The multi-level marketing brings us to the accusation you occasionally hear that Facebook (and its ilk) are pyramid schemes. This, clearly, is nonsense. However, Facebook et al do share one characteristic with pyramid schemes: you really, really want to think carefully about putting in money if you're near the bottom of the pyramid. Facebook is great if you're Mark Zuckerberg. It's still pretty good if you're providing Facebook-based services, such as the booming market for building Facebook applications to order. But things look much more murky if you're at the bottom of the pyramid: if you're the person who's paying for the advertising or third-party services, in the hope that you'll see a return on your expenditure. Noel Coward once said that "television is for appearing on, not looking at". Similarly, Facebook is for making money out of, not paying money into.

The trouble is that Facebook (and Myspace and Bebo and Flickr etc) are fundamentally different to Google (and Yahoo). The search engines, such as Google, can display advertising which is relevant to what you're searching for. They can serve up advertising based on what you're doing. At best, the likes of Facebook can only provide advertising based on who you are - i.e. based on your profile information. Their advertising is much more passive, and much less reliably targeted. In best Sherlock Holmes style, Facebook may be able to deduce that you are a one-eyed teetotal Albanian sailor, recently returned from a trip to Borneo, sporting a limp, but its advertising still won't be as relevant and effective as Google's.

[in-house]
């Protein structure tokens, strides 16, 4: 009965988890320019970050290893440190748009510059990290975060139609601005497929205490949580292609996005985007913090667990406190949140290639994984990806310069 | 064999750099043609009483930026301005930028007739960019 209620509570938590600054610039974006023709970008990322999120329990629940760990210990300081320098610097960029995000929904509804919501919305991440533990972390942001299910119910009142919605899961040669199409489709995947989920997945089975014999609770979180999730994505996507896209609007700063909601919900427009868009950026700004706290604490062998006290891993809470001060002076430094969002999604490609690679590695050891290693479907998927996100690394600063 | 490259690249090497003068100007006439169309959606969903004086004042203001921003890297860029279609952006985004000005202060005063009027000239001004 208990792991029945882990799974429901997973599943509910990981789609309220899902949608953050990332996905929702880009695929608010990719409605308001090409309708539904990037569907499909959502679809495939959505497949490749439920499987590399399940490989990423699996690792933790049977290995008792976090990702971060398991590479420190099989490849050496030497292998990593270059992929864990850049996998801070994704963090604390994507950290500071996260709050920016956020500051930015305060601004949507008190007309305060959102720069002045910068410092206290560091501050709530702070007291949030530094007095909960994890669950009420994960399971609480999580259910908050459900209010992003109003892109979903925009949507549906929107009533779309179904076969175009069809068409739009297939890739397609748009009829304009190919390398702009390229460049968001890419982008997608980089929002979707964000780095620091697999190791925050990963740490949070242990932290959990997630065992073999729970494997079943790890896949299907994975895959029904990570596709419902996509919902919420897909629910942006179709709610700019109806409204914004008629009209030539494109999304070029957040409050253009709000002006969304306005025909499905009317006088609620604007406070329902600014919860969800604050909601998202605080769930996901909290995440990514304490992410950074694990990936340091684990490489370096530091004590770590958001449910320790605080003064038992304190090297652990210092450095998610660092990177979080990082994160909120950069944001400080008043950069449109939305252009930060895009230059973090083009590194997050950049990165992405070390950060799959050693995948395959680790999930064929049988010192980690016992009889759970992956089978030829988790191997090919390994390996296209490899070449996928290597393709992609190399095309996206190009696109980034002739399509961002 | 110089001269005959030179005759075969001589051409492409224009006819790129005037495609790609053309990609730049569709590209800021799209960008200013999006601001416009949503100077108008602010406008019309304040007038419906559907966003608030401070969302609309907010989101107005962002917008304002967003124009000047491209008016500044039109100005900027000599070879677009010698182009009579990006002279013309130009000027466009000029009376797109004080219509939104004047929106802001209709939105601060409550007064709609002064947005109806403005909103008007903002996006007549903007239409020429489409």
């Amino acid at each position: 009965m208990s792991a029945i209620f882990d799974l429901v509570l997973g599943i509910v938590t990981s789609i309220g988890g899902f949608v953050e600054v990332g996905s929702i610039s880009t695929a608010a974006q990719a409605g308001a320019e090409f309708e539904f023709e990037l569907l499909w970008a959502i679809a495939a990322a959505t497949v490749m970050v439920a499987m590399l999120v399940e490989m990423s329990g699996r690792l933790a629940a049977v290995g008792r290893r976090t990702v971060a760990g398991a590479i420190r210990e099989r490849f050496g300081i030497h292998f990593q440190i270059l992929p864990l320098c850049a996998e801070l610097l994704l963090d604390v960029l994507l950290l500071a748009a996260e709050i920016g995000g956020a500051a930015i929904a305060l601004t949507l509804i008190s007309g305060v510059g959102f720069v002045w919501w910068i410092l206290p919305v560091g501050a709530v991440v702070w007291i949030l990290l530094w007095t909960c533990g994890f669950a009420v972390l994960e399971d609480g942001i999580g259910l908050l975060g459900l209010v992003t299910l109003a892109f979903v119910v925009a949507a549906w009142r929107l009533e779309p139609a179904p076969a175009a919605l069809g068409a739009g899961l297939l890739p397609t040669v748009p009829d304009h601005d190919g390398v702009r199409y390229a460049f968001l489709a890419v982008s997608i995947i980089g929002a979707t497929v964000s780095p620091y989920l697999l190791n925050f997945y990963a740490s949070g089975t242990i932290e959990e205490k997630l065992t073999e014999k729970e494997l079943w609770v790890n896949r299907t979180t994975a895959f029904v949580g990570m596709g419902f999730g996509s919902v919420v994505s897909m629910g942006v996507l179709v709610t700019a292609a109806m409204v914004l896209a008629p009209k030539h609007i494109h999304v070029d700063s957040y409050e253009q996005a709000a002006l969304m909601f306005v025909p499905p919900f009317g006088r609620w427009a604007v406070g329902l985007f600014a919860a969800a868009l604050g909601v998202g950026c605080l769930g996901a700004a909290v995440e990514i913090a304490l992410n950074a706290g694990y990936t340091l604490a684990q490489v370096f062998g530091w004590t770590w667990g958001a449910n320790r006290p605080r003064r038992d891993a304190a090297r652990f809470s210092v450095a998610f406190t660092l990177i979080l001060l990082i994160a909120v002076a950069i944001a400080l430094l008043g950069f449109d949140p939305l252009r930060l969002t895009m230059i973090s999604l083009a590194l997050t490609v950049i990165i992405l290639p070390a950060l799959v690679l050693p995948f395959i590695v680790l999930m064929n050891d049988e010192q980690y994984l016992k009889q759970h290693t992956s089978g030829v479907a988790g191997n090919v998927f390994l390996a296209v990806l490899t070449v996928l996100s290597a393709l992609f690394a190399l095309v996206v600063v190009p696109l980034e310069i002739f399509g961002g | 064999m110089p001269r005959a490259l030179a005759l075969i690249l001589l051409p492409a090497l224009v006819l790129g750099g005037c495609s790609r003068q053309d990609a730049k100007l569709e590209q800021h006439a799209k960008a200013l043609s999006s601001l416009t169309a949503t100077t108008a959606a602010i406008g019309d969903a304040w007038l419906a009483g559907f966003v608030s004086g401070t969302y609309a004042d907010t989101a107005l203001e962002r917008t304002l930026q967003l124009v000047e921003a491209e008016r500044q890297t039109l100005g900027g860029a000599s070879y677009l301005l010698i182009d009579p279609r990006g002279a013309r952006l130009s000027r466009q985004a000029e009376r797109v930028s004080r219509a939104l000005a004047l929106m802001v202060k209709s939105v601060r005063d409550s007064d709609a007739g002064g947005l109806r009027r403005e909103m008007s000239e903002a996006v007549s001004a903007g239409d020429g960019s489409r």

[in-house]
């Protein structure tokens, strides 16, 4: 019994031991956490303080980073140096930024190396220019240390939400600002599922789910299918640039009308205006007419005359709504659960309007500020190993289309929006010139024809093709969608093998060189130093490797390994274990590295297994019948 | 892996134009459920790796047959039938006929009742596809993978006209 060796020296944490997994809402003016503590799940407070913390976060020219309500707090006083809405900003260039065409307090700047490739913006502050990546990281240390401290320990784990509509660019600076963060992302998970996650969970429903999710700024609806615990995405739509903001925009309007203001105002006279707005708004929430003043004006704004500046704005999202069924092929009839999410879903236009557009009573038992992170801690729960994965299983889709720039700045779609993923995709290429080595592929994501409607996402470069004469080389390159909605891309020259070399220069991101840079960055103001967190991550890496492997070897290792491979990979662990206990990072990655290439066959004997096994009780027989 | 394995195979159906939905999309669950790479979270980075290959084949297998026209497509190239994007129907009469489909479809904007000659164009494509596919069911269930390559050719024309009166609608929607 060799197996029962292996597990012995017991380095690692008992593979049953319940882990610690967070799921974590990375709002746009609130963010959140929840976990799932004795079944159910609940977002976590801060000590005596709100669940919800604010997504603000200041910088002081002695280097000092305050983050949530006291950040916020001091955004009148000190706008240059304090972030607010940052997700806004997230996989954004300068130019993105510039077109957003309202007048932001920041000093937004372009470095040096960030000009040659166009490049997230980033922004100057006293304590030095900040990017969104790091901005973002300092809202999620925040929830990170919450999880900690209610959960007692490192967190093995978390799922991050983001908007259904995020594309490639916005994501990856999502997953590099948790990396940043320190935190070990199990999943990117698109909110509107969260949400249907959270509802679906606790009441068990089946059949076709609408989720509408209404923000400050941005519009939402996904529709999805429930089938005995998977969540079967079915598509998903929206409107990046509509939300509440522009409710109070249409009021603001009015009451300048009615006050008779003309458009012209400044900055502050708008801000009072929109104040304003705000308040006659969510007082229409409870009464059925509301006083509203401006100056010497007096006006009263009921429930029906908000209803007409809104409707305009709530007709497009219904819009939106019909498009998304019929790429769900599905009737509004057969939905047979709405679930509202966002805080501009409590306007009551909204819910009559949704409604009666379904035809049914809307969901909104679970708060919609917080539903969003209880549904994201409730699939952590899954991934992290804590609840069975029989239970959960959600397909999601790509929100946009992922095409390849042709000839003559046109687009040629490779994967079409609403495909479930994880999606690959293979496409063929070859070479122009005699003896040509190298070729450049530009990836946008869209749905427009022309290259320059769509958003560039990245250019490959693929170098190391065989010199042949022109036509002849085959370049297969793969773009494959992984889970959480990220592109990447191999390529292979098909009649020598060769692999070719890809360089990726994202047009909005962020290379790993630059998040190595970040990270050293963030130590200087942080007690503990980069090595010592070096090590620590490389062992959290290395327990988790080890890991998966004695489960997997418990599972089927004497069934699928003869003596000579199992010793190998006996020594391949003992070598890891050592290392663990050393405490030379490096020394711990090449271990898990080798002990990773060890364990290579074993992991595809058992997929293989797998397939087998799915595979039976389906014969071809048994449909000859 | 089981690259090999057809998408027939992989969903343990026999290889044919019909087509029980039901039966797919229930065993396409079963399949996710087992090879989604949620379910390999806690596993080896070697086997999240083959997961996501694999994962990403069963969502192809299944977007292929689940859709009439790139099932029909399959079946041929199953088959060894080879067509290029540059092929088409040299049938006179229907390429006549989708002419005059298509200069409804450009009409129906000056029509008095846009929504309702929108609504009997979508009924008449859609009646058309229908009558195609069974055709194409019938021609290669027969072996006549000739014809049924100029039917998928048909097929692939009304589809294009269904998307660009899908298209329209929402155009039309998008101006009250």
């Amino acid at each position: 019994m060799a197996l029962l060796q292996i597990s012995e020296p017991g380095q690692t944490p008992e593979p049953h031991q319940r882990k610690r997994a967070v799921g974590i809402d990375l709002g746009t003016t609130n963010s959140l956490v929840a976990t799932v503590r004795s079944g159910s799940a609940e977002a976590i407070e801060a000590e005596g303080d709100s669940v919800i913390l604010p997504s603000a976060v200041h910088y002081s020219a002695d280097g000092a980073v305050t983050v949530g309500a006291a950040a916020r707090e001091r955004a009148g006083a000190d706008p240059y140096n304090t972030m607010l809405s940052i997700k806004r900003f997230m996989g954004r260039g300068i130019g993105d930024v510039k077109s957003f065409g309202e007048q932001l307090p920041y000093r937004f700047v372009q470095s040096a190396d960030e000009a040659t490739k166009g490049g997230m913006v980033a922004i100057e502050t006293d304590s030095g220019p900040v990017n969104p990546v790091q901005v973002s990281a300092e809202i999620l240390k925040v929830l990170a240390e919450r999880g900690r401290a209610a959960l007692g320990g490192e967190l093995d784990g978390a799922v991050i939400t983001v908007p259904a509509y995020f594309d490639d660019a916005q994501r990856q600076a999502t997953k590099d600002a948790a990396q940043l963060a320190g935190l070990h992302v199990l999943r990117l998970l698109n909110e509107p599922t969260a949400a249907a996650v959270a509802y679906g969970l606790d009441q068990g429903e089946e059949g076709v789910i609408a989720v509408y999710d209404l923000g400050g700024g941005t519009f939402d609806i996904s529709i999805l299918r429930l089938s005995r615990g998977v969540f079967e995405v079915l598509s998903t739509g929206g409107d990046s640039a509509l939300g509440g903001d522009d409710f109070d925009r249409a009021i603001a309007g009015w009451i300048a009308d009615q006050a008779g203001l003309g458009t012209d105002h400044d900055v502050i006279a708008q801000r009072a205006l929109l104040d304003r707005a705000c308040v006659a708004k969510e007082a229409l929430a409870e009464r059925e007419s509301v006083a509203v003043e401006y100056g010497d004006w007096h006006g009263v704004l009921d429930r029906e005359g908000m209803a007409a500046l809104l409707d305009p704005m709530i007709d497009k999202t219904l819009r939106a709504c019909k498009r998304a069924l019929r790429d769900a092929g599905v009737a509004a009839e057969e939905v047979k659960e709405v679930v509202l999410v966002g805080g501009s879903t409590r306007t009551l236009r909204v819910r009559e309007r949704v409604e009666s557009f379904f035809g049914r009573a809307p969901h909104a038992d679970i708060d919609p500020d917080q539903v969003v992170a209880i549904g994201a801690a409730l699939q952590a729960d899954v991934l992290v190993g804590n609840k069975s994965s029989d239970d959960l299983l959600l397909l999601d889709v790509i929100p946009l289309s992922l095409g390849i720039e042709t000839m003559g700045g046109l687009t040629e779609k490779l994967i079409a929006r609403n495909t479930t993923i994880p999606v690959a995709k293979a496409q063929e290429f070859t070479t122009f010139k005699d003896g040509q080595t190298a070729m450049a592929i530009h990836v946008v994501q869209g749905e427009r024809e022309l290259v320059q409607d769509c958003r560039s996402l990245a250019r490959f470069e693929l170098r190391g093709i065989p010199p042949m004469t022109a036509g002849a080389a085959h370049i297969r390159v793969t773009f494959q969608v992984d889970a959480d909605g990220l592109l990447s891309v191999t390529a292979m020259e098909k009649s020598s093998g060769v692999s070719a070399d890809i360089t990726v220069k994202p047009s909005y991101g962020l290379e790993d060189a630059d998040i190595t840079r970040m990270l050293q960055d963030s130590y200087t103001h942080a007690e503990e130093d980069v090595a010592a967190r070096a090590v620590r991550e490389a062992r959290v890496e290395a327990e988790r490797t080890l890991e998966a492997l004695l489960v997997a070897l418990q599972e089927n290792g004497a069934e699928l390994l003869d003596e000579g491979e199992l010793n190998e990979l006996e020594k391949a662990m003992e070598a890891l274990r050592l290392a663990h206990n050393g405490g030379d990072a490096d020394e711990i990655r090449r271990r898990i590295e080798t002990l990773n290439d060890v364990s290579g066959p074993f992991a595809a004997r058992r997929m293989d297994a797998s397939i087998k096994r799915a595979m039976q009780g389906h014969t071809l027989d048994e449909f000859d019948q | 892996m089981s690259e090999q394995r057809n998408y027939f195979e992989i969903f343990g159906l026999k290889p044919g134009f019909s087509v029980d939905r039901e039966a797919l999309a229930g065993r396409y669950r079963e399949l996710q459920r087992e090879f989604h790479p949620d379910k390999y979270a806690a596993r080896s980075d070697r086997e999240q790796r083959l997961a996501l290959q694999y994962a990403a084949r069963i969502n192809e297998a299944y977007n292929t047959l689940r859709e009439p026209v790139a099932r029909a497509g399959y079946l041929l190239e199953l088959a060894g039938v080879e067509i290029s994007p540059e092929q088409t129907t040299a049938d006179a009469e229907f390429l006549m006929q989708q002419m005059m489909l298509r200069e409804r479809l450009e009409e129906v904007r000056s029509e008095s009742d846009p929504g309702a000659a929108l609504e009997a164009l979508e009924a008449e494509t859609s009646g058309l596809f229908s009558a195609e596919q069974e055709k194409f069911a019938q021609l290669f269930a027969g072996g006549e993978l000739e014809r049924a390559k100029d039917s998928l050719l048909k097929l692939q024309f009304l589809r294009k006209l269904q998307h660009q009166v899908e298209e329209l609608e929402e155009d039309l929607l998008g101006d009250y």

1 except for the bits which are all about naked ladies.
2 UK readers should imagine the fat-babies in the "Partners in Crime" episode of Doctor Who at this point.

Free tools for working with the Flexiscale platform

We've recently written about the fact that Matchpeg has moved its Disaster Recovery servers to Flexiscale's cloud-computing platform.

In the course of trying out Flexiscale we did extensive work with their API to automate various aspects of our DR. We're now making these tools available for free for anyone who's interested:
  • A console application for starting, stopping, querying etc Flexiscale servers from the Windows command line. For example, you can use the tool to start servers automatically from a Windows scheduled task, and/or notify you if there's a problem with a server.
  • An alternative to Flexiscale's own web-based control panel.
You can read more about these tools at - or use the link at the bottom of our main Products page.

Saturday 5 July 2008

Matchpeg has a new Disaster Recovery site

Matchpeg has a new Disaster Recovery site: we have moved over to Flexiscale's cloud-computing platform, largely because it makes our DR superbly eco-friendly.

Like alternatives such as Amazon EC2, Flexiscale makes it possible for us to start the DR servers automatically, transfer the latest customer data onto them, and then shut the servers down again. Instead of consuming electricity 365x24x7, the servers only run for minutes per day.

(Yes, strictly speaking, Flexiscale's very big iron is still running all the time even when our virtual servers aren't, but there's nevertheless a major reduction in energy consumption.)

We obviously hope that we'll never actually have occasion to use these DR servers. However, we're convinced that cloud-computing platforms are the way forwards, and we expect that the Matchpeg live site will also be running on something similar in the not-too-distant future. (Though we can't have both our live and DR servers at Flexiscale - they obviously need to be in separate physical locations).

Friday 4 July 2008

A minor cosmetic enhancement